Monday mythbusting: 5 myths about tax returns that could land you in trouble with HMRC


A lot of people are scared of taxes. Mention the word and they might give you a blank look, or break out in a cold sweat. For the self-employed, however, it’s important to keep on top of the details or you could find yourself in trouble with HMRC.

That’s why, in the latest of our mythbusting series, we look at myths related to your tax returns, and give you the information you need to keep yourself right.

1. Only the self-employed have to complete self-assessment tax returns

For people who are salaried or are employees at a business, it’s easy to understand why you might think self-assessment tax returns have nothing to do with you. 

After all, you don’t need to worry about your taxes, right? As long as your tax code is correct when you join your company, the correct amount of tax is taken from your paycheck automatically, leaving you to spend the rest of your wage as you see fit. 

In reality, it isn’t quite as easy as that. There are several scenarios where people who aren’t self-employed may have to complete a self-assessment. 

Maybe you have shares you’ve been selling and you need to pay Capital Gains Tax? Maybe you’ve earned more than £10,000 in savings for this year? Or maybe you have expenses from your job that you want to claim tax relief on. 

That’s why it’s always worth checking whether you need to fill out a self-assessment – you can do so by using HMRC’s self-assessment checker tool.

2. You can’t be fined for filing a late tax return if you don’t owe any tax

While April is considered tax season in the UK (because that’s when the previous tax year ends and the next tax year begins) the deadline for filing your self-assessment tax return and paying what you owe is 31st January each year. 

HMRC are a stickler for the rules and if you’re late with your self-assessment, you’ll face a penalty. There’s a £100 fine for anyone whose tax return is up to 3 months late. Any later, and you’ll face an even bigger fine. 

Because there’s a hard deadline on self-assessment tax returns, many people assume the people who find themselves late with their tax returns do so because they can’t get the money in place. Why else would you file a tax return late?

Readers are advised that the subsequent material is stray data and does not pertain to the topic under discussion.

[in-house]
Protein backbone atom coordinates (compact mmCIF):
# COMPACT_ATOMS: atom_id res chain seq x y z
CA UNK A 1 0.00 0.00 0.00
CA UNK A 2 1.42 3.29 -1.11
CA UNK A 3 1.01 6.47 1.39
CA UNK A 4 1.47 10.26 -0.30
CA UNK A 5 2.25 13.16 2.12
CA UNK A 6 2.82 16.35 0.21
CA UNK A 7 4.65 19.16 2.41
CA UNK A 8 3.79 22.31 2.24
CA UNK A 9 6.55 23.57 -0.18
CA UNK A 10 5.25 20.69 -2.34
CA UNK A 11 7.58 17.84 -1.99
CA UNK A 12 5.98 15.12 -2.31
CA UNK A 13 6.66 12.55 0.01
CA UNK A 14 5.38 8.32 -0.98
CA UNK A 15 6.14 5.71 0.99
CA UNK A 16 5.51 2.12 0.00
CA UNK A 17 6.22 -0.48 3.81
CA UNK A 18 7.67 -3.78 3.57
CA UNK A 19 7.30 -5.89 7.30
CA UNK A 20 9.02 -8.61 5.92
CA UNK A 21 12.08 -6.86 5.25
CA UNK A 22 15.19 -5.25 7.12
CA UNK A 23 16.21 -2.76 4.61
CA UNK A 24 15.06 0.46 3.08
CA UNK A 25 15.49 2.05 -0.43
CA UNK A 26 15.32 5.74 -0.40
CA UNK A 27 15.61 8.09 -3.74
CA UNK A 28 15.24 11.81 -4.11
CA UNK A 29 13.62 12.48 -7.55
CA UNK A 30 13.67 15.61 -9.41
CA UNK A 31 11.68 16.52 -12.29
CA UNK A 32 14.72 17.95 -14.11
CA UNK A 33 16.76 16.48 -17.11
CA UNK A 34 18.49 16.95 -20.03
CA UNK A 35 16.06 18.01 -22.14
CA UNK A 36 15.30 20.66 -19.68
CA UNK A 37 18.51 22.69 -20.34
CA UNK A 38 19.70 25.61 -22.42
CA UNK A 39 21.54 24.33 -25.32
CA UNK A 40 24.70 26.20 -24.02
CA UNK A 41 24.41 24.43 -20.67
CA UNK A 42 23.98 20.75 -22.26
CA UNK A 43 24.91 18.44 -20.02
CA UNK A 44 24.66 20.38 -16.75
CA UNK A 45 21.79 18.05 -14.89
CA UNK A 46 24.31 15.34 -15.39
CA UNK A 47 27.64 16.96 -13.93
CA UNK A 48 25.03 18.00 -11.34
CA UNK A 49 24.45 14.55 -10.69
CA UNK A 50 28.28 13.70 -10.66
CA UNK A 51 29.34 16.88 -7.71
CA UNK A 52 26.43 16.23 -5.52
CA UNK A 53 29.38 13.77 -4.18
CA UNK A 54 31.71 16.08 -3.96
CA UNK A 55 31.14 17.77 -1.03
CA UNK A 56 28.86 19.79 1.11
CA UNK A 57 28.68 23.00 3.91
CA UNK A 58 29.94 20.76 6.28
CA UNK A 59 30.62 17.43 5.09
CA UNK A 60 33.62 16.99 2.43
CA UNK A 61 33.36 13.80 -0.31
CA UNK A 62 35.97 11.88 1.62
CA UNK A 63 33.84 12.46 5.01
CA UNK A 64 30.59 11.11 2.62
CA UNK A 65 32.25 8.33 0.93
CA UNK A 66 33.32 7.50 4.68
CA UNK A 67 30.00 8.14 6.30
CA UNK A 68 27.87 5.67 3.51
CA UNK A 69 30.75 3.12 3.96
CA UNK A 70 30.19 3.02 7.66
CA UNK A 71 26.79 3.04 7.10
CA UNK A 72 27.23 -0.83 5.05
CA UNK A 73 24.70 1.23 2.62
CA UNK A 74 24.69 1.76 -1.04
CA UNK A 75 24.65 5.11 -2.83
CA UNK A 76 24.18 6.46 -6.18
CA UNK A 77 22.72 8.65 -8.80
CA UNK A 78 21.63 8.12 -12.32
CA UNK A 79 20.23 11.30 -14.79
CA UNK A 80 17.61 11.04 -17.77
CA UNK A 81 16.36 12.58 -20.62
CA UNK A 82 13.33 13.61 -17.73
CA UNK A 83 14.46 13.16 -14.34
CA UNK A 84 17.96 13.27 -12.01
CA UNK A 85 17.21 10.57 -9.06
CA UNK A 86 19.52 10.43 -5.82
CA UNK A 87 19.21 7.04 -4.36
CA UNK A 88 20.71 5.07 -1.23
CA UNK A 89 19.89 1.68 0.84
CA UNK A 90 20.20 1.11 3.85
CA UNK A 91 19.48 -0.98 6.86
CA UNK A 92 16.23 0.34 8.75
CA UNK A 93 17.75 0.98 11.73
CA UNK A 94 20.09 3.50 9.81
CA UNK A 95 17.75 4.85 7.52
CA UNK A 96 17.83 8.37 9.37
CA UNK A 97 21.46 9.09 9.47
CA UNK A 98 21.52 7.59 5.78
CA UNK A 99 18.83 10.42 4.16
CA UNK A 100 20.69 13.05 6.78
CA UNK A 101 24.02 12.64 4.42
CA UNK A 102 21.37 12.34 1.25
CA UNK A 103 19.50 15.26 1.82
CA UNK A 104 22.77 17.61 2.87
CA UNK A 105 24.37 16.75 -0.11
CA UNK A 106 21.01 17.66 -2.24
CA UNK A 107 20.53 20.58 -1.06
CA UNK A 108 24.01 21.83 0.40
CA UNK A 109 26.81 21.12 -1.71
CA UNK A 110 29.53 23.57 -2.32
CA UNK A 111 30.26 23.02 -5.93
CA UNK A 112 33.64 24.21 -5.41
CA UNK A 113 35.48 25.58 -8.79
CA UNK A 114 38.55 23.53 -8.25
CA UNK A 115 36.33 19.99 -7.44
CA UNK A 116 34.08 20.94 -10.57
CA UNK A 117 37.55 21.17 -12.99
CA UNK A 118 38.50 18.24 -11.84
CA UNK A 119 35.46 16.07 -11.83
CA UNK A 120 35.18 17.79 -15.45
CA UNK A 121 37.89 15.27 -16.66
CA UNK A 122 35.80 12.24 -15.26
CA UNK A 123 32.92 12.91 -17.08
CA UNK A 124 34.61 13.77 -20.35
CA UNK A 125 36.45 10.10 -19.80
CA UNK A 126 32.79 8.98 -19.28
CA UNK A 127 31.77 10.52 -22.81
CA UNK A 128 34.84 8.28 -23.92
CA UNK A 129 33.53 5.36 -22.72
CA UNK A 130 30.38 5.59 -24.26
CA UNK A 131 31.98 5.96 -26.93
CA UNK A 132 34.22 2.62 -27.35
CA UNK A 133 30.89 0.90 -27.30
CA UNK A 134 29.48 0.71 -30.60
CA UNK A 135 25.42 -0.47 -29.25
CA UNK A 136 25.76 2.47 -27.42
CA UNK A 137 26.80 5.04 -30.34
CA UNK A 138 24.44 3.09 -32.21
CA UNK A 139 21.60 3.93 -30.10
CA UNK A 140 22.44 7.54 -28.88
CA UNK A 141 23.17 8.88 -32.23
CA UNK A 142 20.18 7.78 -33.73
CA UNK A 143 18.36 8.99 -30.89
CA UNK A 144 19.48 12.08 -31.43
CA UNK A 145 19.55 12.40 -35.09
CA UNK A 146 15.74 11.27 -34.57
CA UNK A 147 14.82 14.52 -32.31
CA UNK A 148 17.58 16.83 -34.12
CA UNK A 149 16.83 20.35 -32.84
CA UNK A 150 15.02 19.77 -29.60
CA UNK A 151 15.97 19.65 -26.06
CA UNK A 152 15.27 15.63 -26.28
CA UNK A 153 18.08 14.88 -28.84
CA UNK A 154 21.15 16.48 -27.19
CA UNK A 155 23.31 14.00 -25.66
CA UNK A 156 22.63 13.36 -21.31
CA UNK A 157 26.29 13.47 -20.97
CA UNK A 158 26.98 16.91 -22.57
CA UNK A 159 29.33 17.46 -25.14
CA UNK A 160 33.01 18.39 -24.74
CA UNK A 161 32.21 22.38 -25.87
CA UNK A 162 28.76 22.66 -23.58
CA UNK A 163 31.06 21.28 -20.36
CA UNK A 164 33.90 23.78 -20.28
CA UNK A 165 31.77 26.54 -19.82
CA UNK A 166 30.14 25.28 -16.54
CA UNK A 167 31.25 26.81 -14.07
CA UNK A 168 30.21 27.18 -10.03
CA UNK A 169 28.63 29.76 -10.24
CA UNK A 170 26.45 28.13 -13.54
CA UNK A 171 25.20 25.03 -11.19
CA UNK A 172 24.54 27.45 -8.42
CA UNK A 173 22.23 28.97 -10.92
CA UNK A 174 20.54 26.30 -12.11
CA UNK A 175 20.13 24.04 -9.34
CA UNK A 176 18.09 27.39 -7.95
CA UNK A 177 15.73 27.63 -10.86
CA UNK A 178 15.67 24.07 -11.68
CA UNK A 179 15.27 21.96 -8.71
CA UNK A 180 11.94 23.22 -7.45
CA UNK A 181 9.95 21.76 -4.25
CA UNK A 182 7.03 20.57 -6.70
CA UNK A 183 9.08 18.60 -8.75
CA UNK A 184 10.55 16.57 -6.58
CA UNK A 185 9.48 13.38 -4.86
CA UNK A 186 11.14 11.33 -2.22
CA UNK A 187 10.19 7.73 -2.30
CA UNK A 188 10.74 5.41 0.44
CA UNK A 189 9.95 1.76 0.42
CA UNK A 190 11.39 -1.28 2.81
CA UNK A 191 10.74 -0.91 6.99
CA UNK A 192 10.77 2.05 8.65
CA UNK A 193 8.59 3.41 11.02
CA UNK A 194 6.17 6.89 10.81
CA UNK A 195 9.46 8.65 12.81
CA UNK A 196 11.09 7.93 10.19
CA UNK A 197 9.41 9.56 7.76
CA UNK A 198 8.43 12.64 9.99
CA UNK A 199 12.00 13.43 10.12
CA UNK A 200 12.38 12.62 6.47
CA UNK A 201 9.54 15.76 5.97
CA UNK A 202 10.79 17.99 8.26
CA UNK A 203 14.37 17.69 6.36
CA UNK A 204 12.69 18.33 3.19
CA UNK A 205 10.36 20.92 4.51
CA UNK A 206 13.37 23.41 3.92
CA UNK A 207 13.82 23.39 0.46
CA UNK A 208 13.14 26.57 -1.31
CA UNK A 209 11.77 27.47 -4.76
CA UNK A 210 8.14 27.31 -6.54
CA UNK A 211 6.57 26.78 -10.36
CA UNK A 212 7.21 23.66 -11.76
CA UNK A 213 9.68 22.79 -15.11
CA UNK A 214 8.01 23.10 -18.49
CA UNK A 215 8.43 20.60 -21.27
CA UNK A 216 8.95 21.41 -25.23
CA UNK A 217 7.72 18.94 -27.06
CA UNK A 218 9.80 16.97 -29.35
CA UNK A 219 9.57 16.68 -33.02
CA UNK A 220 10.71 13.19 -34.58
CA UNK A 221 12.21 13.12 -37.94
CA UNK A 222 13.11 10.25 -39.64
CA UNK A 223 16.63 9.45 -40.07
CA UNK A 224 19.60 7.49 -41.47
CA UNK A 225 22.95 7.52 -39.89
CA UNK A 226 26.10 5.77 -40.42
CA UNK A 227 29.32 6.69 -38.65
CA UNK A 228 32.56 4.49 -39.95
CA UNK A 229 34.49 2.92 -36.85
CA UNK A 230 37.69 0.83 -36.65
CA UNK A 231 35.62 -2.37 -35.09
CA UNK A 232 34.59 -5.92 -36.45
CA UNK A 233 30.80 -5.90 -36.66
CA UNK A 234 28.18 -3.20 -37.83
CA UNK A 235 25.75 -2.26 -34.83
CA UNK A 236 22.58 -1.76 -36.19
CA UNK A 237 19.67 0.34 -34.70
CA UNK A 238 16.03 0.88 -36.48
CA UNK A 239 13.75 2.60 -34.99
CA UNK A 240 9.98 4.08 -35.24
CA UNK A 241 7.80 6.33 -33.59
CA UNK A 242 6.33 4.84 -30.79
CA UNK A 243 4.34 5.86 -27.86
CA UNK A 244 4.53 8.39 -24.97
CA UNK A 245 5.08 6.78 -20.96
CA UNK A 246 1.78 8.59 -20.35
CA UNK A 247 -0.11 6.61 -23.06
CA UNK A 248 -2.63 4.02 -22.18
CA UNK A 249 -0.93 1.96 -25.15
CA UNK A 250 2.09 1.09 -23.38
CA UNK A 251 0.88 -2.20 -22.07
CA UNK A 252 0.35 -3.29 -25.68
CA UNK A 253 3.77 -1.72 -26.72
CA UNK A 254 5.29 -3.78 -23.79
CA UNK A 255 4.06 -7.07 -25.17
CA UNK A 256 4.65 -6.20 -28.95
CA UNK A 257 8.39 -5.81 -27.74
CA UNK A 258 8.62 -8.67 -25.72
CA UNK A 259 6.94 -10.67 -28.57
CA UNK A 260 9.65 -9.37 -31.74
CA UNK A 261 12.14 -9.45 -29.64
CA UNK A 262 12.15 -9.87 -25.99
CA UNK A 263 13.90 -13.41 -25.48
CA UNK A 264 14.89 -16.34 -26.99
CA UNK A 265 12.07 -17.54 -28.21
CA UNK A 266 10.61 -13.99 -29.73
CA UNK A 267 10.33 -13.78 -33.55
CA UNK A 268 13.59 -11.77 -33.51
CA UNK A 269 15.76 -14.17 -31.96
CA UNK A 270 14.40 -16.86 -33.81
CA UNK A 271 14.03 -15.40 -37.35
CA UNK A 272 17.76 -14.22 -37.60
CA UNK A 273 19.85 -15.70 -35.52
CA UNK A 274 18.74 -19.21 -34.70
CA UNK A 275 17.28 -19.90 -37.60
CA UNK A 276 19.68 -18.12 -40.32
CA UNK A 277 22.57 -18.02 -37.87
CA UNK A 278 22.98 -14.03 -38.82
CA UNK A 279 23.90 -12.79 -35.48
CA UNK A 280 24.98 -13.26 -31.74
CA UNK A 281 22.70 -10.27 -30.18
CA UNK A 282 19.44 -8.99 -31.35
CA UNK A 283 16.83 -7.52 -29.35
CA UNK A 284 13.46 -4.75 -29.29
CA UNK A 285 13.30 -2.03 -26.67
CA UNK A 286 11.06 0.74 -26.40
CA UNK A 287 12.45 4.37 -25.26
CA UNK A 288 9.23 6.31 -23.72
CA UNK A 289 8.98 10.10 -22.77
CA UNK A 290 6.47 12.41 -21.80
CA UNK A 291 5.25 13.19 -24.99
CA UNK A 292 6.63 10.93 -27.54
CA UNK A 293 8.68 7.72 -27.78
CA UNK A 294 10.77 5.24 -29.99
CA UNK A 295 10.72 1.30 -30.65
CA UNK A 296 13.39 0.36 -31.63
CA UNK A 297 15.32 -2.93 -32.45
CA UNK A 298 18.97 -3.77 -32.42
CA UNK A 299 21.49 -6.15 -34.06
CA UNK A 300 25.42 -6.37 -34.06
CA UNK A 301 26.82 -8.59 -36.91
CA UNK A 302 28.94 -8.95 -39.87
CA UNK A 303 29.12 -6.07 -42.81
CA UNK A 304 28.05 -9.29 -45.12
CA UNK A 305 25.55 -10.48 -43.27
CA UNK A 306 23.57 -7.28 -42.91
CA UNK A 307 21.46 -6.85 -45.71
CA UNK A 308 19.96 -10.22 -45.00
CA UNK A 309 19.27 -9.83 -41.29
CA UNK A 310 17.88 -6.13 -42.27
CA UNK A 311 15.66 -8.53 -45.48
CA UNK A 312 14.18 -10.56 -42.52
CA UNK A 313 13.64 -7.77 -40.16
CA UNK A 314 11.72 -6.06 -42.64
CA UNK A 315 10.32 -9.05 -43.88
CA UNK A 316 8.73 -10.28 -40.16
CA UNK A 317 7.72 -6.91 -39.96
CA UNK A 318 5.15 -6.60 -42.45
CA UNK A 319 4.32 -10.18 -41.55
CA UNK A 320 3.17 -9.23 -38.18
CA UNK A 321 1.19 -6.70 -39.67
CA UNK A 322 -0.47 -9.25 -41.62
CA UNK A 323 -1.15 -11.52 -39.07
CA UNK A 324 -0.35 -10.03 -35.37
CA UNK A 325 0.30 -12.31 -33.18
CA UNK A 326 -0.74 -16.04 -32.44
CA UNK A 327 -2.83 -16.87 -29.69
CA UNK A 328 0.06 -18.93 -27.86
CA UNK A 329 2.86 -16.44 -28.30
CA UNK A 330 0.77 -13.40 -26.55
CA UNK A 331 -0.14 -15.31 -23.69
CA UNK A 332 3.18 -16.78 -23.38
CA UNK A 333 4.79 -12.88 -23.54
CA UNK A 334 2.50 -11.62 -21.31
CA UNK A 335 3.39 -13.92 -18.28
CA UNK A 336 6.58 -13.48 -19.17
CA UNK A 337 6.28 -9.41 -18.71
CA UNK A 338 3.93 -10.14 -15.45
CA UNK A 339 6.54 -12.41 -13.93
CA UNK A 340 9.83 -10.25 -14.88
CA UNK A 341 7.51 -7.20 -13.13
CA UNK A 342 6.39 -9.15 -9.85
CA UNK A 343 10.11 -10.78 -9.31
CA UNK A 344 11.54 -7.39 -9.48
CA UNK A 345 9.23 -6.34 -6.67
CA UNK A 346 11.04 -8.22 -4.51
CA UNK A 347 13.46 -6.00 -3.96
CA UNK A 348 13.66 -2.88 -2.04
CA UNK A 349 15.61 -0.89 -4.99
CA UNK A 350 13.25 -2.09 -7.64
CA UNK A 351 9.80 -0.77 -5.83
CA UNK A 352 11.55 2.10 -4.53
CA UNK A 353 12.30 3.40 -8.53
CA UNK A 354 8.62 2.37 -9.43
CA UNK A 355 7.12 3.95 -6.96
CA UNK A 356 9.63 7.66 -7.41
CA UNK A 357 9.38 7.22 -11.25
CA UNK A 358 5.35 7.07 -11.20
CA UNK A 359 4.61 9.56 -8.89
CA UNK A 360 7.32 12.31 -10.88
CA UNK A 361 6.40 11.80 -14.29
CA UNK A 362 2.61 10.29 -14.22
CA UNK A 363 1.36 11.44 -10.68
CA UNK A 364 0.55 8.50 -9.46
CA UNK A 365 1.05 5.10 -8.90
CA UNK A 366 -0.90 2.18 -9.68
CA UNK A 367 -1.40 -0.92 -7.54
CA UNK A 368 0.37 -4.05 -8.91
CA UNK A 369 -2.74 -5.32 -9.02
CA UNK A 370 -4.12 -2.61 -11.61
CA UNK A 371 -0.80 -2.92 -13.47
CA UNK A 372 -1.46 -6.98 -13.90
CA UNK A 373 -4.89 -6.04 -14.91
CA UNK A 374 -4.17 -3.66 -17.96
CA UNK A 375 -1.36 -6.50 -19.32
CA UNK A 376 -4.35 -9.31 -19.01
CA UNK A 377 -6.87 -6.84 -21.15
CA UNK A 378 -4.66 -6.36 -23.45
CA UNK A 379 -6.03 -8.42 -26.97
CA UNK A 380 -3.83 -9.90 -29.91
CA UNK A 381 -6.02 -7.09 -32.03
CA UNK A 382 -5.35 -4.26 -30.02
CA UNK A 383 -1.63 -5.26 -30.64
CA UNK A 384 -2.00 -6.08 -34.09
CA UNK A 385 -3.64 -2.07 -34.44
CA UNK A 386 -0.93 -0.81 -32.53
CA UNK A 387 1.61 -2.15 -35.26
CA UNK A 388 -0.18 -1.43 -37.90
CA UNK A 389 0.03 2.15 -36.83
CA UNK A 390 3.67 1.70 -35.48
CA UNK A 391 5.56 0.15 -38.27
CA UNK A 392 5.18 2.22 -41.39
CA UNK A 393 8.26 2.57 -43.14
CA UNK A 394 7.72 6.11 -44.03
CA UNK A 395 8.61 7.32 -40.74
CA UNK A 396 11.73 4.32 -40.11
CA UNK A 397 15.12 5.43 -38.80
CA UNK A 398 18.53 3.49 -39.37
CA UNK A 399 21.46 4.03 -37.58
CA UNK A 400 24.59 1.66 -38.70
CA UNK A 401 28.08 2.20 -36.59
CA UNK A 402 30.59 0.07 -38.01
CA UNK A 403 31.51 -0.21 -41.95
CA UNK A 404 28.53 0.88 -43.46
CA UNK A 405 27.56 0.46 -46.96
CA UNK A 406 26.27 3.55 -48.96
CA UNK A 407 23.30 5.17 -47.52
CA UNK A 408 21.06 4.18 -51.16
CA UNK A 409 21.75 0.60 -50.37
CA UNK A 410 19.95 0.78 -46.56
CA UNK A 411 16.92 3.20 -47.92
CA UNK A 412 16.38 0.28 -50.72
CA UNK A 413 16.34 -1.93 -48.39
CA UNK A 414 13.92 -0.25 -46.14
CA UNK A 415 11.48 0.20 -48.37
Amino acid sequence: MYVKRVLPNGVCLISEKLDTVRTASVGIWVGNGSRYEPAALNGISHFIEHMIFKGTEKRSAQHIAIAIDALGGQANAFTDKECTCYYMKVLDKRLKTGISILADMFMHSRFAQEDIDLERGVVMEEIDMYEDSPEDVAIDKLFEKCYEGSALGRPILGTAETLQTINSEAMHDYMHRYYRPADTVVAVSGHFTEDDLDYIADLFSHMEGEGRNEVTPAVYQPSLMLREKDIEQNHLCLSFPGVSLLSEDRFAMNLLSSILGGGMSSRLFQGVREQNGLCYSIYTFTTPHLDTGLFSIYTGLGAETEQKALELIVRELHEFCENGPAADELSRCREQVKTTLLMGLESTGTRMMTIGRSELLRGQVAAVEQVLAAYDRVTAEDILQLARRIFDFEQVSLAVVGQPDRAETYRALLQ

In actual fact, the reason many people are late with their tax returns is because they don’t actually owe anything in taxes – meaning they assume they won’t be penalised for a late return. 

That’s not true. If you’re self-employed and expected to file a self-assessment, you’ll be penalised for filing your tax return late, even if you don’t owe any money to HMRC. 

3. You need an accountant to file a self-assessment tax return

A lot of people think taxes are complicated. There are loads of different tax codes. There are endless forms to fill out. There’s money involved, so that presumably means there’s counting involved too – and what if you make a mistake and cost yourself a fortune?

That’s why so many unemployed people hire an accountant. It’s not hard to see the appeal. The accountant takes care of your taxes for you, including making sure you’re in the right tax bracket and filing your self-assessment tax returns before the deadline. 

If you can afford an accountant, then it can be a useful option – but that doesn’t mean it’s absolutely necessary. Filing tax returns is actually a lot easier than people think.

If your tax affairs are relatively simple (i.e. you work for yourself) there’s nothing you shouldn’t be able to handle. You can do the whole thing online, and HMRC even offers a handy self-assessment checklist to make sure you haven’t missed anything. 

4. There is no way of getting out of a HMRC late fee

As previously mentioned, Her Majesty’s Revenue & Customs will apply late fees if you are late with your self assessment tax returns. The later you are, the bigger the fine you will face. 

As a Government body, HMRC is not particularly well known for its flexibility, so making sure your tax affairs are in order and you are aware of each of the deadlines for your tax returns will pay off in the long-run. 

That said, there are certain exceptions to the rules. HMRC operates a “reasonable excuse” policy when it comes to tax deadlines. That means if events outwith your control affect your ability to pay your taxes on time, and HMRC accepts your explanation as “reasonable”, you won’t be penalised.

Events that might qualify as a reasonable excuse include the death of a loved one, problems related to a disability, a serious illness, or events like fire, flood, or theft. You can read more about exemptions from late fees here

5. HMRC will let you know if you have to file a tax return

A lot of people take a hands-off approach to their taxes. For people who are used to being salaried employees, tax issues more or less take care of themselves.

The only contact many people have with HMRC is if they send a letter through the door to say that they’ve overpaid their one their taxes (great news), or they still owe HMRC money (not so great).

For people who are self-employed, however, they don’t have the luxury of being hands-off with HMRC. Despite what many people believe, HMRC won’t let you know whether you owe money on your taxes – it’s up to you to keep on top of your tax affairs.

That means you need to find out whether you should be filling out a self-assessment tax return each year. If so, it’s on you to get in touch with your local tax office, kickstart the process, and make sure you meet your tax obligations before the deadline.

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